a note on Vimy
Mar 30, 2017 · No Comments
Following an article in the Globe and Mail I have some reflections based on my work as a Great War scholar. Vimy was indeed a landmark for the Canadian Expeditionary Force, but I believe that Canada was already a nation long before the battle and I challenge the narrative somewhat, as one can also read in the article. I have had the great fortune to visit Vimy several times, both above ground and underground in the extensive network of tunnels with modern conflict archeologists and bomb disposal experts. The monument is stunning and worthy, particularly in articulating the names of those whose earthly remains have never been found. To this end, I had the great fortune of being able to take some stems of long prairie grass from Canada and place them at the foot of the monument under the name of a young Albertan soldier who had disappeared in late September at the Somme in 1917. It was a profound feeling bringing a little piece of home to that lost soul.
But the narrative of Canada and the Great War is, I argue, far broader than trenches, mud, blood, and poppies. Certainly the success of the battle was significant, the casualties enormous, and strategic gains through the capture of the ridge were tremendous – a visit to the flatlands quickly illustrates the latter from this p.o.v. – Canadians, imagine trench warfare on the flattest prairie imaginable. But it is important to remember that the MAJORITY of soldiers returned (90% enlisted, 89% officer class). Thanks to the Durand Group who took me underground, I have read the ‘narrative’ of thousands of pieces of soldier graffiti in the souterrains and tunnels under Northern France. I can attest to the vitality of spirit expressed there. It is equally important to look at the support trades and the fantastic innovation of the engineers, the medicals (triage, x-ray, blood transfusion, reconstructive surgery, combat first aid, veterinarian medicine, etc. etc.) and many more professions that contributed to those percentiles of combatants RETURNING safely to Canada. Then let’s also remember the pacifists such as the Quakers who walked the walk and headed out into No Man’s Land UNARMED as ambulance stretcher bearers, and ambulance équipes, as carpenters and furniture makers who built homes for the MILLIONS of refugees, cooked and fed orphans etc. I have read the Quakers’ medical records in London and this cohort suffered PTSD, wounding, and illness in numbers that rival some army trades. So too did the nurses and VADs, proportionally. Disease was as potent an enemy to all as was bombardment and combat.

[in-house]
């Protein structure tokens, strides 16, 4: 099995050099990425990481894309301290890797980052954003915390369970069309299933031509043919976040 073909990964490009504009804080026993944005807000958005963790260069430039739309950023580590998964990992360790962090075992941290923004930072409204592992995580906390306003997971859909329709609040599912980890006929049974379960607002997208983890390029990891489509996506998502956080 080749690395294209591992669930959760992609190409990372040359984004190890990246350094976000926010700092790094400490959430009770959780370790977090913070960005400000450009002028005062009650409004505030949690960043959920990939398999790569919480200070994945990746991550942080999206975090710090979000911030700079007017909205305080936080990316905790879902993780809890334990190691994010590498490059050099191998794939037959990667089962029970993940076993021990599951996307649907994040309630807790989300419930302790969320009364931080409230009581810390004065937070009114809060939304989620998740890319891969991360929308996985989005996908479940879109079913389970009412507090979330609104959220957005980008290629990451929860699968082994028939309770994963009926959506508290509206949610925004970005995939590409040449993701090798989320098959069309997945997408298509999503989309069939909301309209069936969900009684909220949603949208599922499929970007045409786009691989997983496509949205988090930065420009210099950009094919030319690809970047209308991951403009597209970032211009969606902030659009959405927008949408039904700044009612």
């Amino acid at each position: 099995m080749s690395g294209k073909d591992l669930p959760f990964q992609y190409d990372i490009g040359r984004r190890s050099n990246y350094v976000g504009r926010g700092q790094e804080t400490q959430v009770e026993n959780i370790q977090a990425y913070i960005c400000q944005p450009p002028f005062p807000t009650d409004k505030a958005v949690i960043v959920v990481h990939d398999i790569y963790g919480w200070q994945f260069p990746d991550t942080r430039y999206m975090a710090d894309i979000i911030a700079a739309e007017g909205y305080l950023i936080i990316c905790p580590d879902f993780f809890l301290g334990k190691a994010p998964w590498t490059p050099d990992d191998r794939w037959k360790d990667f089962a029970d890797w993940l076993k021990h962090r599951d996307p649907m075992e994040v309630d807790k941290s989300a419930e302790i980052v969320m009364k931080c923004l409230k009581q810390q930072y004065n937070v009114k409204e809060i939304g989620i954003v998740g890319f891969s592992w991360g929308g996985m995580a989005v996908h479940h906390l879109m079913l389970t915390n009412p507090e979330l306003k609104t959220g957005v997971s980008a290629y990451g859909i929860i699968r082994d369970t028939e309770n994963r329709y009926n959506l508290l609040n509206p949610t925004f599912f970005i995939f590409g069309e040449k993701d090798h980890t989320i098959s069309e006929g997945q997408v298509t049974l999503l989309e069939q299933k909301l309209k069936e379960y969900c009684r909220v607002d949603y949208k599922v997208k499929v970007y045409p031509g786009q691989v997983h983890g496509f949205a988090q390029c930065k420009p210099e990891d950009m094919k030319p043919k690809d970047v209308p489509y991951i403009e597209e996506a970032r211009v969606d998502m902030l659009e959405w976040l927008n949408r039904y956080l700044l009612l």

Yes, Vimy was very important to our country, but it’s important to remember the broader narrative too of voluntary citizenship, all the millions of women and even children who contributed, and to give credit where credit is due – certainly to our combatants, but also to the huge numbers, the tens of thousands that stood behind them and kept them going even on the darkest of days. We were Canadians long before Vimy Ridge and we did not need the approval of the BEF or anyone else to tell us this was so.
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